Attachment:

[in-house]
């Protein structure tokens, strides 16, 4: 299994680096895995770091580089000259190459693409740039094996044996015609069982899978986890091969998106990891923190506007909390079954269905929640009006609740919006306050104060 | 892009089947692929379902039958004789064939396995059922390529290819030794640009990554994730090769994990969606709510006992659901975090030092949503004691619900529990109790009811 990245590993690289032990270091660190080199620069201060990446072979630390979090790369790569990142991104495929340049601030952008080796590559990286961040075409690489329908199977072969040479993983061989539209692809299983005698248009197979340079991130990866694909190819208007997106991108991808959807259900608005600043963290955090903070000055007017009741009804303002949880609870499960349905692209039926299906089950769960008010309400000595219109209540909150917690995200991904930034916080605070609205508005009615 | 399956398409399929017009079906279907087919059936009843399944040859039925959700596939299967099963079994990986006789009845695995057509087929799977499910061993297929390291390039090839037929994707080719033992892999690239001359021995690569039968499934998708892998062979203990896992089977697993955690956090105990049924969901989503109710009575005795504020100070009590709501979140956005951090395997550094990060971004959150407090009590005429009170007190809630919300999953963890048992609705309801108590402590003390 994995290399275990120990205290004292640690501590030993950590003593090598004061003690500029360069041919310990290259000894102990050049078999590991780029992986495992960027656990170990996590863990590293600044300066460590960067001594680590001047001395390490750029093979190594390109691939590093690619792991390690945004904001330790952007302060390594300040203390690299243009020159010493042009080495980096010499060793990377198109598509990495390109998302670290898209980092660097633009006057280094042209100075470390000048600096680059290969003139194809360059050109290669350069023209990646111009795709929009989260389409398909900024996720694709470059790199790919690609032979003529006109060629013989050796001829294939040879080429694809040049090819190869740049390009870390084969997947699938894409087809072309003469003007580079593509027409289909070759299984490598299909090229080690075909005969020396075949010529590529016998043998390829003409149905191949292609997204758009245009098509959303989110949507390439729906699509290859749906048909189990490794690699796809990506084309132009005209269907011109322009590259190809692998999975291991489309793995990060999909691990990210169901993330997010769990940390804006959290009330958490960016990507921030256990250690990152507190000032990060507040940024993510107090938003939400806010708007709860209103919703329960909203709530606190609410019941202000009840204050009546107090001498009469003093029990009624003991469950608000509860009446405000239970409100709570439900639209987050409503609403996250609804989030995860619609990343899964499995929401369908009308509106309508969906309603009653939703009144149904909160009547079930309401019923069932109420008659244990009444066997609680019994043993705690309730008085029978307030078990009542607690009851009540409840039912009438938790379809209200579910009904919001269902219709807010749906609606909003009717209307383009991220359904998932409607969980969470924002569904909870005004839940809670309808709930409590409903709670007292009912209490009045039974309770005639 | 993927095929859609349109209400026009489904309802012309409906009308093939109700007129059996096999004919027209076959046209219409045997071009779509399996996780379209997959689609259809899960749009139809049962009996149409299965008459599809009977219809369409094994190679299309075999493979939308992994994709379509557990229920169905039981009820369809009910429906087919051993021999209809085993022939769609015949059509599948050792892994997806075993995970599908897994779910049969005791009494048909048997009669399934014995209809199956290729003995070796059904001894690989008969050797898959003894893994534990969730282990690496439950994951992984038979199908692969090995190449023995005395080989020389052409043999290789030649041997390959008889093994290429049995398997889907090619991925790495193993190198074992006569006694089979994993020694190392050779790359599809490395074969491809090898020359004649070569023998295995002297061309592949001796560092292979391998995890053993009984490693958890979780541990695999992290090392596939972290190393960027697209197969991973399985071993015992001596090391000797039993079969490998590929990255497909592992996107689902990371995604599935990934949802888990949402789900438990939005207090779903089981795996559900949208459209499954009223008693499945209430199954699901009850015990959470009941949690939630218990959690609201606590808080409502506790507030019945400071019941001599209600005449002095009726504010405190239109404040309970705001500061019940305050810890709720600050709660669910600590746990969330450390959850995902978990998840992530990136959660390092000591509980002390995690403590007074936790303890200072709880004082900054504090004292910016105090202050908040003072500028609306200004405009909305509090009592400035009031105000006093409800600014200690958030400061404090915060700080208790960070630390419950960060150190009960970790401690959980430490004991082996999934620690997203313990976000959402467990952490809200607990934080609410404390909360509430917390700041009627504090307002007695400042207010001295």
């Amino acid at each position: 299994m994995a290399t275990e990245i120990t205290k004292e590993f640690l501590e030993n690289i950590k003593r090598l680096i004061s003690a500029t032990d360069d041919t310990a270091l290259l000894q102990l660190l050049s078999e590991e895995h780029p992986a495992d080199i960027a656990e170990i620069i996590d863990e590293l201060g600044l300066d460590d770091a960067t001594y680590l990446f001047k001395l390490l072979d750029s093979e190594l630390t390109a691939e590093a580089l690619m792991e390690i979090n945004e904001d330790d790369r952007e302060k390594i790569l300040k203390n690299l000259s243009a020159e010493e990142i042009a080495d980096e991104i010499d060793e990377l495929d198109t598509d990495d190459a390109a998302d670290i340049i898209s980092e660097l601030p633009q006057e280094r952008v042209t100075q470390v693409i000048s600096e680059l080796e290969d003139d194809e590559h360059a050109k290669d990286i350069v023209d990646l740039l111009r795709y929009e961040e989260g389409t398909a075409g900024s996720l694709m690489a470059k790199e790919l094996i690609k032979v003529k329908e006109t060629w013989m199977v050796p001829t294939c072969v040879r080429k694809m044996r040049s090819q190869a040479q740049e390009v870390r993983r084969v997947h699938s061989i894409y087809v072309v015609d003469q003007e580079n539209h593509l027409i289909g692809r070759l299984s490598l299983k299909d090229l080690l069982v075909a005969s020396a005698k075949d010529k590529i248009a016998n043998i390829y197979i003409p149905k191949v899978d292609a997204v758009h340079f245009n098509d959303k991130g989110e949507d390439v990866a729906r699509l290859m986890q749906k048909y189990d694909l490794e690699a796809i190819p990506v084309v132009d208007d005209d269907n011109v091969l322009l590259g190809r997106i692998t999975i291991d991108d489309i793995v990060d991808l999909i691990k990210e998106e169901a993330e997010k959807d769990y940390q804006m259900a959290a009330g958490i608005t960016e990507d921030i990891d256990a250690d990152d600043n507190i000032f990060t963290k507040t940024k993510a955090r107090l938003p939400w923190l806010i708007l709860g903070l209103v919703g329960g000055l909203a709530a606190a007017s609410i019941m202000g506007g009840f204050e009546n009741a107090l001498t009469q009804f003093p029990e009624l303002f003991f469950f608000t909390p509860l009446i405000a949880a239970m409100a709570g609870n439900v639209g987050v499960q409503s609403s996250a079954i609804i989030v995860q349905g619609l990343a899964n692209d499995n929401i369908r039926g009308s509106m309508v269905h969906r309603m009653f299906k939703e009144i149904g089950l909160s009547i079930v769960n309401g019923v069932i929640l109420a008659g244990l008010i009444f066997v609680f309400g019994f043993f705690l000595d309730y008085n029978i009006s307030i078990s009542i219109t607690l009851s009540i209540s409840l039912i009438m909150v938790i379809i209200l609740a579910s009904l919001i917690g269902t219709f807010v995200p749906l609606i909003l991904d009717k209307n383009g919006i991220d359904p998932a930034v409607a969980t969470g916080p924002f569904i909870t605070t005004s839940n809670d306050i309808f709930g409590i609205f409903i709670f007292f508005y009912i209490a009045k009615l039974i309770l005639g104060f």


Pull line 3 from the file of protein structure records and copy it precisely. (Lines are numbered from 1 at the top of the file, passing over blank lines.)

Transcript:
């Amino acid at each position: 299994m994995a290399t275990e990245i120990t205290k004292e590993f640690l501590e030993n690289i950590k003593r090598l680096i004061s003690a500029t032990d360069d041919t310990a270091l290259l000894q102990l660190l050049s078999e590991e895995h780029p992986a495992d080199i960027a656990e170990i620069i996590d863990e590293l201060g600044l300066d460590d770091a960067t001594y680590l990446f001047k001395l390490l072979d750029s093979e190594l630390t390109a691939e590093a580089l690619m792991e390690i979090n945004e904001d330790d790369r952007e302060k390594i790569l300040k203390n690299l000259s243009a020159e010493e990142i042009a080495d980096e991104i010499d060793e990377l495929d198109t598509d990495d190459a390109a998302d670290i340049i898209s980092e660097l601030p633009q006057e280094r952008v042209t100075q470390v693409i000048s600096e680059l080796e290969d003139d194809e590559h360059a050109k290669d990286i350069v023209d990646l740039l111009r795709y929009e961040e989260g389409t398909a075409g900024s996720l694709m690489a470059k790199e790919l094996i690609k032979v003529k329908e006109t060629w013989m199977v050796p001829t294939c072969v040879r080429k694809m044996r040049s090819q190869a040479q740049e390009v870390r993983r084969v997947h699938s061989i894409y087809v072309v015609d003469q003007e580079n539209h593509l027409i289909g692809r070759l299984s490598l299983k299909d090229l080690l069982v075909a005969s020396a005698k075949d010529k590529i248009a016998n043998i390829y197979i003409p149905k191949v899978d292609a997204v758009h340079f245009n098509d959303k991130g989110e949507d390439v990866a729906r699509l290859m986890q749906k048909y189990d694909l490794e690699a796809i190819p990506v084309v132009d208007d005209d269907n011109v091969l322009l590259g190809r997106i692998t999975i291991d991108d489309i793995v990060d991808l999909i691990k990210e998106e169901a993330e997010k959807d769990y940390q804006m259900a959290a009330g958490i608005t960016e990507d921030i990891d256990a250690d990152d600043n507190i000032f990060t963290k507040t940024k993510a955090r107090l938003p939400w923190l806010i708007l709860g903070l209103v919703g329960g000055l909203a709530a606190a007017s609410i019941m202000g506007g009840f204050e009546n009741a107090l001498t009469q009804f003093p029990e009624l303002f003991f469950f608000t909390p509860l009446i405000a949880a239970m409100a709570g609870n439900v639209g987050v499960q409503s609403s996250a079954i609804i989030v995860q349905g619609l990343a899964n692209d499995n929401i369908r039926g009308s509106m309508v269905h969906r309603m009653f299906k939703e009144i149904g089950l909160s009547i079930v769960n309401g019923v069932i929640l109420a008659g244990l008010i009444f066997v609680f309400g019994f043993f705690l000595d309730y008085n029978i009006s307030i078990s009542i219109t607690l009851s009540i209540s409840l039912i009438m909150v938790i379809i209200l609740a579910s009904l919001i917690g269902t219709f807010v995200p749906l609606i909003l991904d009717k209307n383009g919006i991220d359904p998932a930034v409607a969980t969470g916080p924002f569904i909870t605070t005004s839940n809670d306050i309808f709930g409590i609205f409903i709670f007292f508005y009912i209490a009045k009615l039974i309770l005639g104060f």